How to Safely Buy Food During the Pandemic

Visiting the grocery store right now doesn’t have to be a super stressful situation.

You can still safely and calmly shop for food during the Coronavirus pandemic — but you will have to take some new precautions.

By knowing how the virus spreads and understanding the risks, you can shop confidently when you need to go to the store.

Some good news: Most grocery shops across the land are practicing strict decontamination and social distancing guidelines.

The most important thing to remember: Wash your hands before and after you go to the store and bring hand sanitizer if you can.

Here are some helpful tips for safe grocery shopping in these bizarre times.

7 day meal plan

Explore delivery options

First, ask yourself, do I really need to go to the store?

If you have enough food for two weeks, you shouldn’t go to the store.

This is especially true if you are a senior or have any underlying health conditions. Instead, try a grocery deliver if it’s available near you.

Food delivery services like Instacart are in high demand right now. Grocery delivery is easy to order from your phone or computer, and it greatly reduces any risk that comes along with being in a public place.

Do a quick online search to see if delivery options are available in your locality. If you can, use this option instead of going to the grocery store.

Be mindful that these services are in high demand, so you may have to wait a few days or a week for your order to be delivered. Plan accordingly.

And remember, tip your delivery person well. They’re working very hard for you right now.

RELATED: 12 Foods That Fight Arthritis and Joint Pain

Write your grocery list on paper, not your phone

Your phone is the germiest object you carry around with you all day.

And aside from your pillow, it’s probably the one object you touch to your face the most during the day.

The virus can live on surfaces such as a grocery cart handle or credit card keypad. When you go out shopping, you don’t want to touch contaminated surfaces and spread them to your phone.

This is a good practice even when there isn’t a pandemic in full swing.


RELATED: The 5 Worst Foods for Arthritis and Joint Pain

Don’t go shopping if you have any symptoms

This should go without saying…

If you’re experiencing any symptoms like fever, shortness of breath, coughing or a runny nose, use a delivery service instead.

COVID-19 spreads most through people who don’t know they’re contagious. You can even be asymptomatic and spread it without knowing it, so use caution.

Try to go alone at off hours

If you don’t require essential help, now’s not a good time to bring another person to the grocery store… especially kids. You know how kids love to run around and touch everything.

Plan trips in the morning close to store openings or in the evenings after normal busy rushes.

This reduces your exposure to other shoppers. Many grocery stores are limiting the amount of people they allow in the store at one time.

Wear a cloth mask

The Centers for Disease Control and most health experts now advise wearing a mask when you’re in public. A cloth face mask or a bandana is fine.

The current understanding of COVID-19 is that it spreads through droplets exhaled by coughing, sneezing, or breathing in close contact. Masks reduce your risk of transmission and from spreading the disease if you’re symptomatic or asymptomatic.

Masks also help you not touch your face. The current understanding among health experts is that most people have contracted COVID-19 by touching contaminated surfaces and then touching their face.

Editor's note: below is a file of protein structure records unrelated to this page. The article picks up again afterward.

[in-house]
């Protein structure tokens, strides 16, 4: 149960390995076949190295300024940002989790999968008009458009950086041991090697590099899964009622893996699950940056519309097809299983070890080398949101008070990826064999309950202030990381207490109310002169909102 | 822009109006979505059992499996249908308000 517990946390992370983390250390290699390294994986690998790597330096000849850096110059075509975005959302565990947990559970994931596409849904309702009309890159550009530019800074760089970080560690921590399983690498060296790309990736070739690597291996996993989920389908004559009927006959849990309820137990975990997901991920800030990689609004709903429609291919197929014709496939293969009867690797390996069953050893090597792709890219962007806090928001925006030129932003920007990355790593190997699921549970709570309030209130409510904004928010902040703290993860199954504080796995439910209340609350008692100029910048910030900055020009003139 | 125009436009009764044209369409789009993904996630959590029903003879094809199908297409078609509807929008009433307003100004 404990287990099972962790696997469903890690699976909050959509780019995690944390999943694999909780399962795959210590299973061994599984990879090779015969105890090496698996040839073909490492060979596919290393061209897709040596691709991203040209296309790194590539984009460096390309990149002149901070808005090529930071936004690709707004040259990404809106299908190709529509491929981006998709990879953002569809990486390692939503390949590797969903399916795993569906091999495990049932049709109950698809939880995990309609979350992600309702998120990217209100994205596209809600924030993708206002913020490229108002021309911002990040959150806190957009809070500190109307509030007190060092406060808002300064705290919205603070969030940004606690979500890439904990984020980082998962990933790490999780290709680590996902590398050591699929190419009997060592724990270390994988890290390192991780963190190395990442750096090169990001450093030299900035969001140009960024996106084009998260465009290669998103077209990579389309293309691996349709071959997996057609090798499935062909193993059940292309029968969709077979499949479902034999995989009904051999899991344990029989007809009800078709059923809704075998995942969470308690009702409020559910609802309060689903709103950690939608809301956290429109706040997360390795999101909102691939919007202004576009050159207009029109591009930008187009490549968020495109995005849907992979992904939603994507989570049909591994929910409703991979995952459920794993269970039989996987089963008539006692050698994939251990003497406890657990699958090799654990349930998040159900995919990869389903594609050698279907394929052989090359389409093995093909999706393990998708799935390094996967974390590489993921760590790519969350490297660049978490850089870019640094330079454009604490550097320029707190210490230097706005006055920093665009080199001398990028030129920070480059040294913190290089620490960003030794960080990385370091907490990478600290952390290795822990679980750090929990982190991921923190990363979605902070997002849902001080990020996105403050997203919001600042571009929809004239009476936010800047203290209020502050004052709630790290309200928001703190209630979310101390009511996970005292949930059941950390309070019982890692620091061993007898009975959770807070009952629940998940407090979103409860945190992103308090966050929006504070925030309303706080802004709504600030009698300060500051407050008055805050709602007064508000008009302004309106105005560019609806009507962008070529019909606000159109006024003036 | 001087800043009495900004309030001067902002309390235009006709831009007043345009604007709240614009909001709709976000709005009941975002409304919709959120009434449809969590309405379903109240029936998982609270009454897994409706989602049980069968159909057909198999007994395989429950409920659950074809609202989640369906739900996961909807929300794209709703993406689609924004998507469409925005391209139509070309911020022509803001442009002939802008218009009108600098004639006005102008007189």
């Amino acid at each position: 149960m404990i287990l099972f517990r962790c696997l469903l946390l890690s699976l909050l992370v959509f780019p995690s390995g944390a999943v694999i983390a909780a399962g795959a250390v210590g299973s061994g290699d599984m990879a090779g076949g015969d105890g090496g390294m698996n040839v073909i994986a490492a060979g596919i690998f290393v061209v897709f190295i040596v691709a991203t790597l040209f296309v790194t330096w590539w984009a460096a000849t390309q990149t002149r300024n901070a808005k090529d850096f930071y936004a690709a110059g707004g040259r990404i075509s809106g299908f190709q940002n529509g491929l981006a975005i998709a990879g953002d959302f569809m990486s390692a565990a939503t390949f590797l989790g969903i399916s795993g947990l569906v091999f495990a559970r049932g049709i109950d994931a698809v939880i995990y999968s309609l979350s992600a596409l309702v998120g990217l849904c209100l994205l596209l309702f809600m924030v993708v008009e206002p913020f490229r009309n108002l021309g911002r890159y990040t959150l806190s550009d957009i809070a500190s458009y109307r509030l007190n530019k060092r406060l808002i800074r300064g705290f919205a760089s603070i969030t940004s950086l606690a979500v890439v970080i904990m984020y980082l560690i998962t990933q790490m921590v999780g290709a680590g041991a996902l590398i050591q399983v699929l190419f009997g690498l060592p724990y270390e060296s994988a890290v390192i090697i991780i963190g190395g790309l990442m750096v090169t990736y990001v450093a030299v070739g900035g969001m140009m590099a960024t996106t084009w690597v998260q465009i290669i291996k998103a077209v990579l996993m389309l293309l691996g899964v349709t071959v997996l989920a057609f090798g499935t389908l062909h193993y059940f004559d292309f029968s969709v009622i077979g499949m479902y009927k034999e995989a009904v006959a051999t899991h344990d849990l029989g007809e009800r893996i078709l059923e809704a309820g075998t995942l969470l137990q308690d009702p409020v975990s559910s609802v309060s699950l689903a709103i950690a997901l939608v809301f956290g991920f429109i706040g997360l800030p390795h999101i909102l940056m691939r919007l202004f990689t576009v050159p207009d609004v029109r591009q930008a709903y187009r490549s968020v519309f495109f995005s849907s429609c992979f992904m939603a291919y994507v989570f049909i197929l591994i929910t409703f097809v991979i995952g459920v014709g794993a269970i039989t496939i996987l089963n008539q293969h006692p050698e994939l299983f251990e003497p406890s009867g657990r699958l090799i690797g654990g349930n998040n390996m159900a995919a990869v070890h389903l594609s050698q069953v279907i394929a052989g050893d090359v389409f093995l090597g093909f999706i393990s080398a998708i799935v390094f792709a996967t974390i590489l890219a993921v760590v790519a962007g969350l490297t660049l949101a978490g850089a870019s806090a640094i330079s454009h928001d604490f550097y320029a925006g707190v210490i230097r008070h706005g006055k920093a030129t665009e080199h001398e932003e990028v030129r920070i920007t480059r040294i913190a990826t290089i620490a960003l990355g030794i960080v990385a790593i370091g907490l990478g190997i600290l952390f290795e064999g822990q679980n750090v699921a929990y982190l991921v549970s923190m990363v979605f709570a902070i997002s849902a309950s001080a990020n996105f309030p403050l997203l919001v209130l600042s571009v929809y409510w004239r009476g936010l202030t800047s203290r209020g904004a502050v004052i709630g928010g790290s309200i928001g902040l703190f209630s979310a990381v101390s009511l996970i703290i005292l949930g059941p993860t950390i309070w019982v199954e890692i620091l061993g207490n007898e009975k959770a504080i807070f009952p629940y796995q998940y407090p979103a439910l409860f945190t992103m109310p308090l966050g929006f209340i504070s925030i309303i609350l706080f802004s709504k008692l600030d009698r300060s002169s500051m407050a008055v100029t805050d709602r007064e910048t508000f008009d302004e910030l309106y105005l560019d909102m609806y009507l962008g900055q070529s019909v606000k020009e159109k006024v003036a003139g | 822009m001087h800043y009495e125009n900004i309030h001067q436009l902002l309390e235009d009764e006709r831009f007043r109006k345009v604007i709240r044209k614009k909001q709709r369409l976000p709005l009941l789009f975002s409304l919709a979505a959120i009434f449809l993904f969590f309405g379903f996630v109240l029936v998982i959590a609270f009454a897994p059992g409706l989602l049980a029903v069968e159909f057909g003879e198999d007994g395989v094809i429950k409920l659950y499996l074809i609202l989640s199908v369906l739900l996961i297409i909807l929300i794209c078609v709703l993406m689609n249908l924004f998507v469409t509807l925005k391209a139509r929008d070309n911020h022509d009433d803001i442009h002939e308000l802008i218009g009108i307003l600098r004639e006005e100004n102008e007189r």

You’d be amazed how many times you probably touch your face throughout the day without even knowing.

Keep your distance from other shoppers

It feels weird keeping distance from every human around you, but we’re all in the uncomfortable same boat.

Try to stay at least six feet apart from others as you shop. Many grocery stores are only allowing a certain number of people in at a time to shop so it doesn’t get crowded.

Use hand sanitizer often

Carry hand sanitizer if you have it. Apply a drop to your hands before you enter the store and when you leave.

Many grocery stores have hand sanitizer and sanitizing wipes near the grocery carts. It’s also good idea to wipe down the handle of your grocery cart before you handle it.

Also, use hand sanitizer before and after you handle produce.

Touch only what you plan on buying

Scientists aren’t clear on how long the virus can live on surfaces, but current thought is anywhere from a few hours to days.

Reduce your risk of transmitting and catching the virus by unnecessarily touching things you won’t buy.

Use store bags if you can

While shopping with your own bag is good for the environment, it adds one additional touchpoint to your trip into public. There’s a small risk that whatever your bag touched in the store will come back with you to your home.

Try to use store bags, so that you can dispose of them when you’re done shopping. If you use one of your own bags, use a washable bag that can be rinsed with detergent.

Learn how to pay with your phone

Phone apps like Apple Pay allow you to use a credit card to pay for groceries without having to touch a credit card pad.

Most smartphones come with a card pay app built into the phone. They vary depending on the brand of your phone. Do some quick research to find an option that fits your needs.

Tips for when you get home

Wash your hands as soon as you get home.

Always wash your hands when you come back from shopping and touching items at the store.

You don’t need to disinfect every item in your haul. But, you should wash your produce, but don’t use soap or chemical cleaners. Instead spray vinegar on them and rinse thoroughly with water.

Next up…

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Filed Under: Back Pain
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